Gearing up for his eighth season in F1, Daniel Ricciardo still has things to learn such as how to be less “sensitive” to set-up and drive through the problems.
The Aussie is hoping that this year’s championship will see Red Bull emerge as a true title contender, taking the fight to Mercedes and Ferrari.
But while he needs Red Bull and Renault to come to the party for that to happen, he concedes there are also things he can do to up his game.
“In the past, I feel some of my strength has been my ability to feel the car,” Ricciardo told Motorsport.com.
“I’m quite sensitive to things and therefore in the past it’s been good for tyre management.
“Sometimes it’s to my detriment, where I would probably be better off driving through something as opposed to being ‘oh, we need to change that or change that’.
“I feel I have learned a bit as well. Sometimes just throw the book out the window and drive it.”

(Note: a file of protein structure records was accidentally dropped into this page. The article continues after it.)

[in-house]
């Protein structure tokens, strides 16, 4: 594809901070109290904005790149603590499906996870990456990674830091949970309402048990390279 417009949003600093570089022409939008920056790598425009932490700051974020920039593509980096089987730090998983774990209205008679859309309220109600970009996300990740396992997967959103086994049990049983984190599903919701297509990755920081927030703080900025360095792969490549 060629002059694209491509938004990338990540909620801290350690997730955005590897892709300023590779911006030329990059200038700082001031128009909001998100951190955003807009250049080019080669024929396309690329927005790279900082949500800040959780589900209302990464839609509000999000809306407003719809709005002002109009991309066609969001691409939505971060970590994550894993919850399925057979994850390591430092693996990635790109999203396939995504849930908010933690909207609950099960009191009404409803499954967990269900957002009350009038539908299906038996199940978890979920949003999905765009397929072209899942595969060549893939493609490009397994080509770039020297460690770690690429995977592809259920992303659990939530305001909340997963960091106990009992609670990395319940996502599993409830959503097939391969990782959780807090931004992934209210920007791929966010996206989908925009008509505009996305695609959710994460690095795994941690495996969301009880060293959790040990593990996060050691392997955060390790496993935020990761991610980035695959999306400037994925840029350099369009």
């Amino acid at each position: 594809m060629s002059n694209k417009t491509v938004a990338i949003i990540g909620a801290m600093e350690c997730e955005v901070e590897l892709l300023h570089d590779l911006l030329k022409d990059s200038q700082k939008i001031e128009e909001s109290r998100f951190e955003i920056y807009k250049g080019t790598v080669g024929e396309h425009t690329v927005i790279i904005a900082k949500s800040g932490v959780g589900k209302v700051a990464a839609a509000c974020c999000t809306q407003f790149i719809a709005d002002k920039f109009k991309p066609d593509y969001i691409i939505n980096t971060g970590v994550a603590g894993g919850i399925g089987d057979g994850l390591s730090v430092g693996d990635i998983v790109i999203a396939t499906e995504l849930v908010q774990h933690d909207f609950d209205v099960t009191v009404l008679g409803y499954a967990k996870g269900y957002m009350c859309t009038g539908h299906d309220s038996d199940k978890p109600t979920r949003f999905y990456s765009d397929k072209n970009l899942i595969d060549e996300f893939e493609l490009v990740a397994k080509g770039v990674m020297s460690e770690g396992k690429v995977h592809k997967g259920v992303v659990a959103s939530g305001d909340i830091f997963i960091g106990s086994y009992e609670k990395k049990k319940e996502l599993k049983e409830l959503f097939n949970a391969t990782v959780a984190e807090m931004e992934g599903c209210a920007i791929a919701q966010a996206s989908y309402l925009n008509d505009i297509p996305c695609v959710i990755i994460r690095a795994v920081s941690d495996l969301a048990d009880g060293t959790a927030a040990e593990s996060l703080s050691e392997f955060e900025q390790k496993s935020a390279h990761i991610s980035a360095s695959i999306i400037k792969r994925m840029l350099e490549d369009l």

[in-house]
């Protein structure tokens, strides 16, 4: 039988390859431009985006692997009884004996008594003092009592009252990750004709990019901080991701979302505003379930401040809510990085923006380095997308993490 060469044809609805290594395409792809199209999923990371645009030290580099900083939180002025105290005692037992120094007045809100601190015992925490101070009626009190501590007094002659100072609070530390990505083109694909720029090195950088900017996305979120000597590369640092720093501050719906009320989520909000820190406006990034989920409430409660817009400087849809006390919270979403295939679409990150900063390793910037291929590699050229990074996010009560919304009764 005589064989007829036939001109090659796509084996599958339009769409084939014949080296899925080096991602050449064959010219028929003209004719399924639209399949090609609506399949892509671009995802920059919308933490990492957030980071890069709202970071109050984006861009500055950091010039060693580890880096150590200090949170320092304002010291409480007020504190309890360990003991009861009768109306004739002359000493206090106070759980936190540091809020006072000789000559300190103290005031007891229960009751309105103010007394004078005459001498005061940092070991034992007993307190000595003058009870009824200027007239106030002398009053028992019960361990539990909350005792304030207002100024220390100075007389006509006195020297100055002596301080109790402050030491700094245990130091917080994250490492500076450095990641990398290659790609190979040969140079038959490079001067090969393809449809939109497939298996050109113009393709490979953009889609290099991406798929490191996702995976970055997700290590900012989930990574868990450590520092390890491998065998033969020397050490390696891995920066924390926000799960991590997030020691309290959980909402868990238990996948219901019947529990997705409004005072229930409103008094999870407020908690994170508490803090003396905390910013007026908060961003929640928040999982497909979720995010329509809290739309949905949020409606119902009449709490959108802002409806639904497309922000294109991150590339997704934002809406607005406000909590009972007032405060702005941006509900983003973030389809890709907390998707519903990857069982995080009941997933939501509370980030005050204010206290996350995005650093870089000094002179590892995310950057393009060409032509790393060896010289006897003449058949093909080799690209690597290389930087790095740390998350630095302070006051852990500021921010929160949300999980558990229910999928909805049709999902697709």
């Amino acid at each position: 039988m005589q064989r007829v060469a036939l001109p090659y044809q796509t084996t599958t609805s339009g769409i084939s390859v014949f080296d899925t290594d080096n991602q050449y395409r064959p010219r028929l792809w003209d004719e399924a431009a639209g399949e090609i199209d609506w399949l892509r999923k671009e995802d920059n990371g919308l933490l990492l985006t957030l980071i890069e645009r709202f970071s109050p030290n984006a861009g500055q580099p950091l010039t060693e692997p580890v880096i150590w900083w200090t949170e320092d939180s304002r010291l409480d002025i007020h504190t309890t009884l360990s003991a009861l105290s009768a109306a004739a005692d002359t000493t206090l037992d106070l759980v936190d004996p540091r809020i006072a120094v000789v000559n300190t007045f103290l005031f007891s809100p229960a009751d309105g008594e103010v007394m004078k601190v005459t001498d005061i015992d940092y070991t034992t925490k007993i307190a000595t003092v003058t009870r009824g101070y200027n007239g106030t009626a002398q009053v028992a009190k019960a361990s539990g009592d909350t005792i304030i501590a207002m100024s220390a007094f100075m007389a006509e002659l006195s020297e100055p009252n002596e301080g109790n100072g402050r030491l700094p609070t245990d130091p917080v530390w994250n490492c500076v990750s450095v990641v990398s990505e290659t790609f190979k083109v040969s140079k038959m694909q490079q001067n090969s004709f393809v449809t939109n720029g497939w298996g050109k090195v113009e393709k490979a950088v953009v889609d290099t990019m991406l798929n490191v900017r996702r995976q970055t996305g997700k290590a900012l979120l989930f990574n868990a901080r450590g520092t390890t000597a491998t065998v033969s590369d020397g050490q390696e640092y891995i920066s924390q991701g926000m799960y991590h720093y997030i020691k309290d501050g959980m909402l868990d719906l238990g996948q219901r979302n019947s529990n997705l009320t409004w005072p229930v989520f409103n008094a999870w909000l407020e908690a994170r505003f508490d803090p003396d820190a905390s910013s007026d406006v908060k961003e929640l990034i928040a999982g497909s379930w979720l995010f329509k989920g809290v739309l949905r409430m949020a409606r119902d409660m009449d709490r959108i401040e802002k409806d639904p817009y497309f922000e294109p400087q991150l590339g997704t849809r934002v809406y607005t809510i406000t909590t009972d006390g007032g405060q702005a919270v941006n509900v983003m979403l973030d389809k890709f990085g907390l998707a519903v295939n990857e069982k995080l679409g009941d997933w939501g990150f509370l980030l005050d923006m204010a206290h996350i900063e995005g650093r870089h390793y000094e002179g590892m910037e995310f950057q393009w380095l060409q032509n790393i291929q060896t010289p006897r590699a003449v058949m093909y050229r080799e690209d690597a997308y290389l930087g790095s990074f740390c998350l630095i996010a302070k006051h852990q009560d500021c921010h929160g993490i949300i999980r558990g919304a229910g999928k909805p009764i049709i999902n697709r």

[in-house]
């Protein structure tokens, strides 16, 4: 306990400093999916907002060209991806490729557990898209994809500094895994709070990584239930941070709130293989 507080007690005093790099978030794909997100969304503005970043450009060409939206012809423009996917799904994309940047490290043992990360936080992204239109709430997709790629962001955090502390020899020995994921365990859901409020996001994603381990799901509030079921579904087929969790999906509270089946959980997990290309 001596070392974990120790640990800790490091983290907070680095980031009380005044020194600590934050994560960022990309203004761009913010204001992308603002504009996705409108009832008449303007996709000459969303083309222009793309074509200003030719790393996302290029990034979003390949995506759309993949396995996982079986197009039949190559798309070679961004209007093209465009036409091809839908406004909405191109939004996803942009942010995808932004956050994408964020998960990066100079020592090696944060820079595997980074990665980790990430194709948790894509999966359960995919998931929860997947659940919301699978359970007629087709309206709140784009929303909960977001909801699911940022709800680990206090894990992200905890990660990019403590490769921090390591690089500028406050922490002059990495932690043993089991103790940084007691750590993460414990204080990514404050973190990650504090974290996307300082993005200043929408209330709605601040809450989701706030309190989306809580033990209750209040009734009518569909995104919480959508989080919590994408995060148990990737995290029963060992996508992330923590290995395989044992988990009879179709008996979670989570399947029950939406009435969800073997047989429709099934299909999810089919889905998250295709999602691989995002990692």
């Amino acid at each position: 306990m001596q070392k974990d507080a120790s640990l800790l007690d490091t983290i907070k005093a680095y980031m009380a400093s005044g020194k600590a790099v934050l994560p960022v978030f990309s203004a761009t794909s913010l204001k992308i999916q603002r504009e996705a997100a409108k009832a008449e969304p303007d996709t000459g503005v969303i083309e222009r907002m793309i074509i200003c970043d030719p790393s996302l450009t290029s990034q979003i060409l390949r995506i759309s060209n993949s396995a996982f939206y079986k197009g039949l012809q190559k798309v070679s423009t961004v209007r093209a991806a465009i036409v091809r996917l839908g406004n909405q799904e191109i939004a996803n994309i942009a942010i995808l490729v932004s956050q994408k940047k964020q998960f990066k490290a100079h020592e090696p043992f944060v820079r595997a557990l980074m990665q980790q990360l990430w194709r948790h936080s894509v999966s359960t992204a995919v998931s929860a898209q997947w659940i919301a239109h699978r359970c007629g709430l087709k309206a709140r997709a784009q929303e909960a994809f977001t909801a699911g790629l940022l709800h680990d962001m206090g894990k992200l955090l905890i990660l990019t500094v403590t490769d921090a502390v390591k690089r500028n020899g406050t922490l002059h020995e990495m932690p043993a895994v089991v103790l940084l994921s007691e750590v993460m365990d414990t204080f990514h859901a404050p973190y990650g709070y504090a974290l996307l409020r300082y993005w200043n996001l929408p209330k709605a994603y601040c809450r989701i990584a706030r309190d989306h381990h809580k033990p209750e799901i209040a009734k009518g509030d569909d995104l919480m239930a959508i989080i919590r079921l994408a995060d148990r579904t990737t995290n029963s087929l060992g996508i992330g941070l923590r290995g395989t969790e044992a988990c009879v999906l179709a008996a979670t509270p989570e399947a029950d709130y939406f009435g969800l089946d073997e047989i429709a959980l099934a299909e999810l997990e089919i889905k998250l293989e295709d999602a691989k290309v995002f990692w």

Last season Ricciardo claimed nine podiums of which just one was a race win, Azerbaijan.
He reckons a large part of his troubles were the result of the Pirelli tyres and not so much the new 2017 aero rules.
“These tyres behave so differently to all different types of surfaces,” Ricciardo explained.
“On a smooth surface they slide a lot and I think a lot of the time, I have got to acknowledge the car is not going to be perfect.
“It’s low grip, the tyre is quite slow at warming up, so it’s going to slide, it’s going to feel a bit of a handful.
“Just go out there and it’s not going to be perfect but just do what you’ve got with what you’ve got. Maybe sometimes I’ll try and set up the car and try and fix it when it’s never really going to be fixed.
“Maybe sticking with one set-up for longer in the weekend and learning how to drive that set-up the best [would be better].
“There are a few times we’ve got a little bit lost and changed too many things. It’s also natural because you want a better car – ‘it’s understeering here so let’s try and fix that’.
“It then creates another problem and you just end up in a bit of a vicious cycle.”